The future

The website was built using systems and software that Red Badger chose specifically for the value it would create for the long term. The needs of the business and its customers can shift dramatically in a short period based on changing retail trends and customer behaviour, in addition to developments in technology. For several years forecasters have predicted that eCommerce revenue from smartphone devices will override revenue from large view portals. Fortnum’s fully responsive site, built without limitation to specific devices, will allow the company the flexibility to cope with these changes without being forced to make repeated platform or technology changes. The backend integrations with systems that run enterprise resource planning (ERP) and fulfilment for Fortnum’s can easily be switched for new versions, or entirely different software as the business updates its back office to cope with changing and growing demand.


The new site celebrated its first anniversary in February 2016 and the difference has been significant; conversion improved by 14 per cent on the previous year with uplift showing from the first week of the launch; average order value increased five per cent; total sales increased 30 per cent; and calls to customer services were reduced by 40 per cent on the site’s first full day of trading. On top of these figures, online sales went up 38 per cent in 2015, which included a 26 per cent rise in the sales of the world-famous hampers. Personalisation services saw a 261 per cent increase in November vs October and, in regards to user experience, the drop off during navigation of delivery options reduced from 18.8 per cent to 12.9 per cent.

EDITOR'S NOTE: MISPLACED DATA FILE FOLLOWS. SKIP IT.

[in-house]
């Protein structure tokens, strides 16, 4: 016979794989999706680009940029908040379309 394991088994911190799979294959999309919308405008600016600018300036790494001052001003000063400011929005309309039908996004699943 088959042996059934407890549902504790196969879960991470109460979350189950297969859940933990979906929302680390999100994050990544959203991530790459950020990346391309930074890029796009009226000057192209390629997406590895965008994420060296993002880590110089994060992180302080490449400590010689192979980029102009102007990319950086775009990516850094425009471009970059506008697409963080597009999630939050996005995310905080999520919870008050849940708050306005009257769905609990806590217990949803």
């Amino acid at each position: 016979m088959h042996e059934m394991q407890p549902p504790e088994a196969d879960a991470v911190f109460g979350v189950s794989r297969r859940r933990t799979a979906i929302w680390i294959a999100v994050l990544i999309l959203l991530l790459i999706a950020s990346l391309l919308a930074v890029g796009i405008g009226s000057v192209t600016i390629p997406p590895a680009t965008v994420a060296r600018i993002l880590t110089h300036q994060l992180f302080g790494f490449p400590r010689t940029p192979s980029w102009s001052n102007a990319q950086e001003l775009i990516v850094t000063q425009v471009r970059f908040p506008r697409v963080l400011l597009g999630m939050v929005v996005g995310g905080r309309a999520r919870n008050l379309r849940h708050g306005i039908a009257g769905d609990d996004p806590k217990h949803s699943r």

Industry Spotlight: Free returns obstructing UK eCommerce?

IS-Fashion eCommerce storyProviding a free returns policy can offer a competitive edge to a retailer’s eCommerce platform. However, can such a service equate to a loss in profits, or create a gateway to extra earning potential?

As eCommerce continues to grow in stature, so does the impact of the number of returns made as a result of online purchasing. According to a recent study from Barclaycard, 57 per cent of retailers have claimed that the daily process of handling returns is adversely impacting on trade; with 20 per cent resorting to increasing stock prices to neutralise the effects, and, considering its current status, 22 per cent of UK high street retailers have opted out of the eCommerce trend due to the costs of managing a free delivery and returns policy.